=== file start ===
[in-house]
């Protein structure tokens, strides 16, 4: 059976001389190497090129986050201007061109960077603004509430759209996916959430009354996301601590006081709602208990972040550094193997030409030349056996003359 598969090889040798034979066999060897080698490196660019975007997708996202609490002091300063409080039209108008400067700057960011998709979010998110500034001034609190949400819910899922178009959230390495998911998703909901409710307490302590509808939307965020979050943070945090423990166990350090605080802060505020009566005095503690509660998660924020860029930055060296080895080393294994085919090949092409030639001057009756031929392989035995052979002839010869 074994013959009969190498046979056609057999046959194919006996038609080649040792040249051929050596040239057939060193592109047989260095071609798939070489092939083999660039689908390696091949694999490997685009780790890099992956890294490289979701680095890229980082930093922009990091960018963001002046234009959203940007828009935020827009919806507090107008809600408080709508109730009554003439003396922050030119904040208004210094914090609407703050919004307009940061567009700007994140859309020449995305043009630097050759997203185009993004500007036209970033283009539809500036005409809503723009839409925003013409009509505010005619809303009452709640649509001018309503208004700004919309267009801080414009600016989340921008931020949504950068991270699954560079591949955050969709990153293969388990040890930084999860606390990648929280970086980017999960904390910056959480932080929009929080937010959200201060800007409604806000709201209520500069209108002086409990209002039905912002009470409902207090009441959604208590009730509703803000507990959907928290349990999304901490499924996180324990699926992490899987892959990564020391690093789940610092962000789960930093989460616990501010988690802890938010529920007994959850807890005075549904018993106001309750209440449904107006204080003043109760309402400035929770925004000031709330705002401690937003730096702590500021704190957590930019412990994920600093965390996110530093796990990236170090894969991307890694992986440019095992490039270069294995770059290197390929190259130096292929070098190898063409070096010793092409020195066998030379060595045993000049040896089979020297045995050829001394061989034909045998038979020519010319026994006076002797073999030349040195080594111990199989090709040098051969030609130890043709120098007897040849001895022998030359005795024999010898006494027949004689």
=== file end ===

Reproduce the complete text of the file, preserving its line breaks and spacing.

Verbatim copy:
[in-house]
């Protein structure tokens, strides 16, 4: 059976001389190497090129986050201007061109960077603004509430759209996916959430009354996301601590006081709602208990972040550094193997030409030349056996003359 598969090889040798034979066999060897080698490196660019975007997708996202609490002091300063409080039209108008400067700057960011998709979010998110500034001034609190949400819910899922178009959230390495998911998703909901409710307490302590509808939307965020979050943070945090423990166990350090605080802060505020009566005095503690509660998660924020860029930055060296080895080393294994085919090949092409030639001057009756031929392989035995052979002839010869 074994013959009969190498046979056609057999046959194919006996038609080649040792040249051929050596040239057939060193592109047989260095071609798939070489092939083999660039689908390696091949694999490997685009780790890099992956890294490289979701680095890229980082930093922009990091960018963001002046234009959203940007828009935020827009919806507090107008809600408080709508109730009554003439003396922050030119904040208004210094914090609407703050919004307009940061567009700007994140859309020449995305043009630097050759997203185009993004500007036209970033283009539809500036005409809503723009839409925003013409009509505010005619809303009452709640649509001018309503208004700004919309267009801080414009600016989340921008931020949504950068991270699954560079591949955050969709990153293969388990040890930084999860606390990648929280970086980017999960904390910056959480932080929009929080937010959200201060800007409604806000709201209520500069209108002086409990209002039905912002009470409902207090009441959604208590009730509703803000507990959907928290349990999304901490499924996180324990699926992490899987892959990564020391690093789940610092962000789960930093989460616990501010988690802890938010529920007994959850807890005075549904018993106001309750209440449904107006204080003043109760309402400035929770925004000031709330705002401690937003730096702590500021704190957590930019412990994920600093965390996110530093796990990236170090894969991307890694992986440019095992490039270069294995770059290197390929190259130096292929070098190898063409070096010793092409020195066998030379060595045993000049040896089979020297045995050829001394061989034909045998038979020519010319026994006076002797073999030349040195080594111990199989090709040098051969030609130890043709120098007897040849001895022998030359005795024999010898006494027949004689």